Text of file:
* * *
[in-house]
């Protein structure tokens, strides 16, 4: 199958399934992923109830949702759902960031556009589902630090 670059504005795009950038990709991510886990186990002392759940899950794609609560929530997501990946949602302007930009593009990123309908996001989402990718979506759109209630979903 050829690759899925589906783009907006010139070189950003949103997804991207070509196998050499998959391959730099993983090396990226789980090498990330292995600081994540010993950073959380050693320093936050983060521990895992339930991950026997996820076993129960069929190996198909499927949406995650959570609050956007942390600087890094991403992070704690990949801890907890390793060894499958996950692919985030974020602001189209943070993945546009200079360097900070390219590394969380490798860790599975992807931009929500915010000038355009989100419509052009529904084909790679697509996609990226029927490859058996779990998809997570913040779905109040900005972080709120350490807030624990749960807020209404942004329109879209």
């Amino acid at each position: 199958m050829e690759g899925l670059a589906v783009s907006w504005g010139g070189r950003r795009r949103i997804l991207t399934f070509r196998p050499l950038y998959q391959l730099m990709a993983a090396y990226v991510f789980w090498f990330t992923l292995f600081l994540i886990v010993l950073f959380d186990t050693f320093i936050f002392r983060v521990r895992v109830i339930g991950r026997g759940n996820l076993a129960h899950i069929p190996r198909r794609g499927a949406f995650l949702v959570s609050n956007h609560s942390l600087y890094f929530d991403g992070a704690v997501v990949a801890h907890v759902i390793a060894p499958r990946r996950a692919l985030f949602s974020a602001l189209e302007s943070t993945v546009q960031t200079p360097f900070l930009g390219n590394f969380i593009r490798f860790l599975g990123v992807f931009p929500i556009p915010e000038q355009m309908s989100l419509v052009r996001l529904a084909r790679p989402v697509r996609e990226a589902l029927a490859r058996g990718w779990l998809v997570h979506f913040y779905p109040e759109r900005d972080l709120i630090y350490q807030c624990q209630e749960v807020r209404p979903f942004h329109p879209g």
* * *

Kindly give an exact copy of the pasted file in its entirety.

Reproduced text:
[in-house]
């Protein structure tokens, strides 16, 4: 199958399934992923109830949702759902960031556009589902630090 670059504005795009950038990709991510886990186990002392759940899950794609609560929530997501990946949602302007930009593009990123309908996001989402990718979506759109209630979903 050829690759899925589906783009907006010139070189950003949103997804991207070509196998050499998959391959730099993983090396990226789980090498990330292995600081994540010993950073959380050693320093936050983060521990895992339930991950026997996820076993129960069929190996198909499927949406995650959570609050956007942390600087890094991403992070704690990949801890907890390793060894499958996950692919985030974020602001189209943070993945546009200079360097900070390219590394969380490798860790599975992807931009929500915010000038355009989100419509052009529904084909790679697509996609990226029927490859058996779990998809997570913040779905109040900005972080709120350490807030624990749960807020209404942004329109879209």
């Amino acid at each position: 199958m050829e690759g899925l670059a589906v783009s907006w504005g010139g070189r950003r795009r949103i997804l991207t399934f070509r196998p050499l950038y998959q391959l730099m990709a993983a090396y990226v991510f789980w090498f990330t992923l292995f600081l994540i886990v010993l950073f959380d186990t050693f320093i936050f002392r983060v521990r895992v109830i339930g991950r026997g759940n996820l076993a129960h899950i069929p190996r198909r794609g499927a949406f995650l949702v959570s609050n956007h609560s942390l600087y890094f929530d991403g992070a704690v997501v990949a801890h907890v759902i390793a060894p499958r990946r996950a692919l985030f949602s974020a602001l189209e302007s943070t993945v546009q960031t200079p360097f900070l930009g390219n590394f969380i593009r490798f860790l599975g990123v992807f931009p929500i556009p915010e000038q355009m309908s989100l419509v052009r996001l529904a084909r790679p989402v697509r996609e990226a589902l029927a490859r058996g990718w779990l998809v997570h979506f913040y779905p109040e759109r900005d972080l709120i630090y350490q807030c624990q209630e749960v807020r209404p979903f942004h329109p879209g």